9 Ways You Become An Adult (Or Fake Being One)

Flickr / Franca Gimenez
Flickr / Franca Gimenez

Since coming to Boston, I’ve cried a few times, laughed plenty, gotten on the wrong train only once, and have consumed more “Welcome to Boston!” drinks than my liver and my exponentially tighter jeans can handle. The adjustment has been a little difficult, especially when I have to alter the sanctity of the pronunciation of my hometown to give anyone the slightest idea of where I’m from (it is LOO-uh-vul. Not LOO-ee-ville. Not LOO-is-ville. Not whatever the hell else you call it. Embrace the muted vowels; LOO-uh-vul), and especially when I sound dreadfully out of place when I say “wicked,” or anything with an R in it.

And I’ve finally put on my big girl pants (when I wear pants; do you even know how liberating it is to live alone and wake up knowing that no one is privy to Victoria’s secret except you?) and learned a few lessons (some the hard way) on how to function as a struggling graduate student, ripped away from suburban comfort and dropped into the fast paced world that takes no prisoners. The transition into adulthood isn’t formulaic, but I’ve tried my damnedest to prescribe the right steps to get me there, and maybe imparting them to you may save some poor soul who, like me, still hasn’t gotten her shit together.

1. Be On Time.

Probably the most important rule of being an adult. If you have an obligation, whether it’s a really dry Powerpoint lecture on the history of radio, an appointment with a helpless undergrad who doesn’t know the difference between a thesis sentence and hoagie, or even just a first date that you think is going to be super awkward but turns out to be more than you ever expected; Be. On. Time. I leave my apartment at least an hour before I need to be anywhere. Yes, I know this is a little anal retentive, but if you know Boston, you know the green line is as predictable as the weather in the Midwest. Being on time makes people take you seriously and gives the appearance that you’re dependable and organized (even if you’re far from it). It also makes people want to hang out with you more. No one likes to be held up on Ladies’ Night, due to that one friend who is constantly running behind (you all know who you are…). When it comes down to it, would you rather be known as That Girl Who Is Always Obnoxiously Early or That Tardy Fuck. Yeah, that’s what I thought.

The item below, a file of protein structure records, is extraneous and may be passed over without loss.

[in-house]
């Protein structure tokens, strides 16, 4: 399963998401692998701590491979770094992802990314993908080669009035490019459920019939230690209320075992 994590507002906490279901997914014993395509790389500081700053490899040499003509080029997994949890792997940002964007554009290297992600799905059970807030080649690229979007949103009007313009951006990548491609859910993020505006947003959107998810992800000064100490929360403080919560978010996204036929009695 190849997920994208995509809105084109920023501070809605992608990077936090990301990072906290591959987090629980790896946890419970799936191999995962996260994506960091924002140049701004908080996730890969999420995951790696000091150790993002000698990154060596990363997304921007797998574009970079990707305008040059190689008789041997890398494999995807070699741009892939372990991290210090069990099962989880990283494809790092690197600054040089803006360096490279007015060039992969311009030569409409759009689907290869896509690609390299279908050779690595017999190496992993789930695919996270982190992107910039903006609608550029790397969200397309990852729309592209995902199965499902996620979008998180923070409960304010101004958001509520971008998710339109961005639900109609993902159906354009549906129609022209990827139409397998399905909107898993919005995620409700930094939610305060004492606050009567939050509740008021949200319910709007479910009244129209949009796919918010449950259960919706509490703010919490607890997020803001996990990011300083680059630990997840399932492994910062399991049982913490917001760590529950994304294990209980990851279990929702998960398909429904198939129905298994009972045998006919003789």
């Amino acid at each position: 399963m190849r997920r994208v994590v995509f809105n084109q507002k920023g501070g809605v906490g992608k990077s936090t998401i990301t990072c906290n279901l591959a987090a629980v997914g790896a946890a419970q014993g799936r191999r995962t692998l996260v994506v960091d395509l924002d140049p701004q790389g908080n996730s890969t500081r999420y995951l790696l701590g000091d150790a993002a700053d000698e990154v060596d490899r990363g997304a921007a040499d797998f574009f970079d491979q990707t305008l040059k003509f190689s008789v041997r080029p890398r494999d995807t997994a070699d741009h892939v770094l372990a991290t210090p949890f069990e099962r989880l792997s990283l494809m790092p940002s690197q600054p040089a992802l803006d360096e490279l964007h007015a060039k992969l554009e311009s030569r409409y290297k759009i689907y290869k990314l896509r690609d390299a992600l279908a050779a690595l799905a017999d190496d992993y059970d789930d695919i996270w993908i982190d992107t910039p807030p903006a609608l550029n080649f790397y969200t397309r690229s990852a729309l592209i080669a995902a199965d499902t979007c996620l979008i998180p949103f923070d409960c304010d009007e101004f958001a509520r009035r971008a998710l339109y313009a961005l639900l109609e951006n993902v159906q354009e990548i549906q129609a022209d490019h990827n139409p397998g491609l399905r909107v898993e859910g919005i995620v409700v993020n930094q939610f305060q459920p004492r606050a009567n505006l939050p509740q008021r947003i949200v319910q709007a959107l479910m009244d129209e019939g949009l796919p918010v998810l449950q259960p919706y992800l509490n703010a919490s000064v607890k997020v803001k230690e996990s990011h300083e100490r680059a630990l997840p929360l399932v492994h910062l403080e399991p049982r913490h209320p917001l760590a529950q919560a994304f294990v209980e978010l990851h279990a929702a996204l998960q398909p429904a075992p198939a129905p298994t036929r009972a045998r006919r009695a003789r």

2. Dress The Part (day edition).

There is a distinct difference I’ve noticed between undergraduate students and graduate students. Graduate students look like they knew they had to go out in public. Undergraduate students look like someone kidnapped them in their sleep and dropped them off on Commonwealth Ave. I’ll admit, I had my fair share of days when I refused to brush my teeth or put on a bra to go to class. I’m at fault there. My bad. But now that I’m forced to leave the confines of a college campus and trot around a major city to get to class and actually make an impression on my professors so hopefully they’ll hook me up with a sweetass job when I graduate, there is no time for morning breath or boobs bouncing out of place. And overall it creates a sense of pride about how you look. Believe me; I’ve been tempted to take selfies more than ever now that I actually put effort into how I look every day (don’t worry, I refrain. Most of the time.) If you look halfway decent, people will give you a little more respect than they would if you were in your UK Mom sweatshirt and a pair of inside out boxer shorts.

3. Dress The Part (night edition).